November 14, 2006

Living with integrity - guest article by Sarah Robinson


Grownups Behaving Badly: A Case for Living and Working With Integrity By Sarah Robinson, Hot Pink Success Coach© 2006 Hot Pink Success Coaching

Three events happened to me this past week and inspired this article. The first happened when I was in the drive through line at Burger King. As I was placing my order, a car whipped in front of me in line. I calmly got out of my car and told the driver that she broke in line. She replied that she had called in her order that since there was a space in line, she took it. When I pressed the issue, she used a few expletives and invited me to a physical fight. I politely declined and simply asked that she use nice manners. My husband says I was lucky I didn't get killed.

The next event happened as I was leaving my son's school. The back entrance is on an alley and a woman stopped traffic in the alley as she stopped her car, popped her trunk, and got out to deposit her trash in someone else's trash can.

Did I mention that the alley is one-way? This is important because the very next day, a dad brought the entire traffic flow to a grinding halt as he came barreling up the alley the wrong way. Everyone in line had to back up to accommodate him.

Is it me, or is that just plain Bad Behavior? Would any of these people be pleased to see footage of themselves on the evening news? Do they not know this is Bad Behavior or do they honestly believe that the rules don't apply to them?

To me, the opposite of Behaving Badly is Behaving with Integrity. So that I could write a meaningful article on the subject, I wanted to be sure I was clear on the definition of integrity, so I looked it up in Webster's Dictionary and here is what it said:

Integrity:–noun1. adherence to moral and ethical principles; soundness of moral character, honesty.

Now I don't know anyone who would argue that living and working with that definition of integrity is a bad idea. As a matter of fact, I bet the three people whose behavior I witnessed honestly believe that integrity is a firm part of who they are. So,then, where does the slippery slope happen?

I believe it happens when
1) We haven't concretely defined our core values and principles
2)We think "just this once, it's okay",
3) We see a shortcut to get where we want to go and the thought of getting there in a faster, better, smarter way overrides our better judgment,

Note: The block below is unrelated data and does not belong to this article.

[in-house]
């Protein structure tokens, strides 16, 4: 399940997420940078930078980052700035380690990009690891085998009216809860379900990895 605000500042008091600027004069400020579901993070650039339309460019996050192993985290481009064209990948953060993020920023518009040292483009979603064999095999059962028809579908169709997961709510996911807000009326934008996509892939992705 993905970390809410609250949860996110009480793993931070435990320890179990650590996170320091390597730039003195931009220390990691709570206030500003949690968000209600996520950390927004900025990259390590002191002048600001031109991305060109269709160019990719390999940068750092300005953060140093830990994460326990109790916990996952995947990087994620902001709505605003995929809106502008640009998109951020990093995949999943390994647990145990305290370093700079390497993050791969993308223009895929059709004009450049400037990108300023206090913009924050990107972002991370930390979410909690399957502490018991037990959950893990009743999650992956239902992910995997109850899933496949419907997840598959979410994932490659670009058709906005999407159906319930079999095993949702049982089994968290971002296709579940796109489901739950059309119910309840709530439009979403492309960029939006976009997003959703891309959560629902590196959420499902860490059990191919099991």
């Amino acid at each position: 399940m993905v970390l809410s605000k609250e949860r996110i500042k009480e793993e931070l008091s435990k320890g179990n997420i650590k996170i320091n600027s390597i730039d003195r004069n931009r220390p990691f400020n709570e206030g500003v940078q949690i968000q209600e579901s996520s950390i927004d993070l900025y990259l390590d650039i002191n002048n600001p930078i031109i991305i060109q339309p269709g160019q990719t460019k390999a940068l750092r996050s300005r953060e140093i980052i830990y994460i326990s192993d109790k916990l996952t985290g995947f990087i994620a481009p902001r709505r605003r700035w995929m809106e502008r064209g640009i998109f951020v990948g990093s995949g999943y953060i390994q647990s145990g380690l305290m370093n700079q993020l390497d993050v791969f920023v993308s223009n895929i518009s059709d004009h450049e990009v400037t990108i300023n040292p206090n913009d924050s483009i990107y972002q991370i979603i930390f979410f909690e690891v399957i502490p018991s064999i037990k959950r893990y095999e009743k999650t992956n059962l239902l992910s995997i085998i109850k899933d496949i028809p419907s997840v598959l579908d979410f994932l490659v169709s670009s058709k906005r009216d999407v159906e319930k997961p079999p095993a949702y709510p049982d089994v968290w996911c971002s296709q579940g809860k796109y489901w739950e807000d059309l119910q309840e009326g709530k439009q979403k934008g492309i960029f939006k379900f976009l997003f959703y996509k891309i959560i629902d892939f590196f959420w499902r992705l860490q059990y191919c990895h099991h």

4)We don't think anyone (or anyone "who matters") will see us or
5)We find a way to cleverly twist our principles to fit the action we want to justify taking.

This last one is the most dangerous. How much damage has been done, for example, by comments preceded by "I just want to be honest"? Some people use this to justify unleashing a torrent of unnecessary, hurtful observations. Hiding behind the value of honesty is a real desire to be unkind.

Here is a personal example of how I got myself on the slippery slope of living out of integrity with what I say is matters to me. I want to teach my son to be patient with others and I tell him that this value is important. But has he ever heard me yelling at a car that won't "GO!" because my personal agenda and schedule are so terribly urgent? You bet he has. He even asked me about it once. "Mommy, why are you yelling at the lady in that car?" Nothing like having your integrity called on the carpet by a four-year-old!

If any of these observations are hitting home for you, you aren't alone. Do a quick Google search on Living With Integrity and you'll find pages and pages on the subject. Everyone knows it is important and yet struggles to do it. I've put together a few quick tips that I hope will make it just a little easier:

Tip #1 If you haven't already, define your core values and principles. Whom do you admire most? What values do they embody?

Tip #2 Have a conversation with the important people in your life about core values and principles to live by. Let them know you are trying live in line with your core values. Ask for their help and support. If they call you on something, try not to get defensive. They may see something you don't.

Tip #3 When you slip up - and you will, we are only human - clean it up as soon as you can. Apologize if at all possible. If it is not, make a note to do better next time.

Tip #4 If you are faced with a choice about something that is in a gray area, use the Nightly News Test. If you were seen and heard on the nightly news doing and/or saying the thing that is in question, would you be proud of your behavior? Would it be in line with who you say you are?

A mentor of mine long ago told me that if I am living with integrity, I will know it because who I say I am, who others say I am and who I am are all the same person. It's another way of saying "live so that others won't have anything bad to say about you" - even if it's only the lady behind you in the school drop off line.

WANT TO REPRINT THIS ARTICLE? You may, as long as it remains intact and you include this complete blurb with it: Sarah Robinson, Hot Pink Success Coach and founder of Hot Pink Success Coaching and The Hot Pink Revolution, teaches Mary Kay Sales Directors how to reduce the stress of their career, increase the profitability of their Mary Kay businesses and find time to have fun and live the life they desire. For free tips on creating an extraordinary business and an extraordinary life, visit www.hotpinksuccess.com.

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